Digital Library Fallout Continues

The above poster comes from Sarah Houghton, who is the Acting Director for the San Rafael Public Library, Calofornia and writes a blog Librarian in Black. In frustration to the current non supply of some major publisher's ebook titles, Houghton had posted the notice on her library wall.

Yesterday, Penguin added fuel to the debate when it announced that they have effectively shutting down their ebook relationship with the major digital public library service provider, Overdrive. We find ourselves now asking many questions about the state of digital public library support from publishers and the thorny issue of the ebook rent and loan business models.

Why are some refusing to allow public libraries to loan out their ebooks which are freely available to buy in the market? Why has Penguin withdrawn its ebooks from the Overdrive digital library service? Why has a prominent group of major publishers refused to supply ebooks to public libraries? Why did HarperCollins previously invent a rule that said ebooks wear out after the same number of loans as their physical counterparts and must be bought again? Why are some insisting that library lending has to be done physically in the library and not over the networks?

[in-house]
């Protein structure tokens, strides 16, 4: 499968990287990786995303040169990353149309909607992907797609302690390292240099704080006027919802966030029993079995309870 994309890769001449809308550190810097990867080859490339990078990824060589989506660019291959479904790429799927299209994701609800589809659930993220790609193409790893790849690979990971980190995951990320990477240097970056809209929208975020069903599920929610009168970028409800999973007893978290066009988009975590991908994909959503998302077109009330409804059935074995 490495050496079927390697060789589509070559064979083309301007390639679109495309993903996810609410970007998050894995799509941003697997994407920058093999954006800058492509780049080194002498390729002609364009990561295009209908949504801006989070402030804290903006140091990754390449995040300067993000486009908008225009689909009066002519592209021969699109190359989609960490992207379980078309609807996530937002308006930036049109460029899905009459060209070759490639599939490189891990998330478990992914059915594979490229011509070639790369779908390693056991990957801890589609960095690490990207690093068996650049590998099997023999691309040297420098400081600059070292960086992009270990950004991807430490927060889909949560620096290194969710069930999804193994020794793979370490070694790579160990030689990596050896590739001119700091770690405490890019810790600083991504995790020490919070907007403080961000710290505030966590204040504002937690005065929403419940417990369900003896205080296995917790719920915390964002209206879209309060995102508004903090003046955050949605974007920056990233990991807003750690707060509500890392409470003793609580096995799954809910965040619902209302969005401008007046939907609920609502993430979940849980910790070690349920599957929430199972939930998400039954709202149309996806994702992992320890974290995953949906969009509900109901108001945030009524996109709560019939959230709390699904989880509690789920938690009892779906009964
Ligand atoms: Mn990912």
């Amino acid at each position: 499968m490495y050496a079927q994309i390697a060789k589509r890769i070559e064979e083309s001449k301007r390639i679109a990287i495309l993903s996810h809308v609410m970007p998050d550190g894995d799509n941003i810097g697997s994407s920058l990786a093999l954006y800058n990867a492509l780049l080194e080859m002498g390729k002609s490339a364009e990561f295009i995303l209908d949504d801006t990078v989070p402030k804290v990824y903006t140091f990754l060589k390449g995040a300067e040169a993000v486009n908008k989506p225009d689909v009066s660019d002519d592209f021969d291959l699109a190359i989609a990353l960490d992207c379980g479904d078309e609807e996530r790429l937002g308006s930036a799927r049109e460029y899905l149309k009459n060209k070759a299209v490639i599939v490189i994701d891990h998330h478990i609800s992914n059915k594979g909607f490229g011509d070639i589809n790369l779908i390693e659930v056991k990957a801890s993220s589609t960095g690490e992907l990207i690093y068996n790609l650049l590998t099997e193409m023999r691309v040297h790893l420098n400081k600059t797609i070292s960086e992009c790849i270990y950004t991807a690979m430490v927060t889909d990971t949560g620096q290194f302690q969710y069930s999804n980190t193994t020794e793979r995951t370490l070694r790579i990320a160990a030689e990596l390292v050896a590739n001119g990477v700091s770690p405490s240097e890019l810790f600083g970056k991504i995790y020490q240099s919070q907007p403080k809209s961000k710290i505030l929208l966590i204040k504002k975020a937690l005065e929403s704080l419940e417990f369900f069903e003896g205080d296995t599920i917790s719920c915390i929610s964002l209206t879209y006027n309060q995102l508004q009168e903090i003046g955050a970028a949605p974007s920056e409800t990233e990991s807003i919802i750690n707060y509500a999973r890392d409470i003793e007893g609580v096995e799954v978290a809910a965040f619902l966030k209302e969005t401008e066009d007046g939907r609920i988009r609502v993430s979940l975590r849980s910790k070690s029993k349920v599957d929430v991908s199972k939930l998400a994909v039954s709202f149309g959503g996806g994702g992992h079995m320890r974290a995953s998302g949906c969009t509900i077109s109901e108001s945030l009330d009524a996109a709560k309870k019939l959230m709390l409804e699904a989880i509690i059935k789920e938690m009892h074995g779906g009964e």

If we look at the public library we see the friction many predicted between publishers and the libraries over digital content. You can wrap it up many ways, but at the heart lies commerce and the challenges of download to buy versus loan for free. If libraries seize the opportunity to loan ebooks and appeal to a wider and larger audience they could undermine today’s revenue streams. If they don’t seize the digital opportunity and remain wedded in the physical world they could spiral into obsolescence.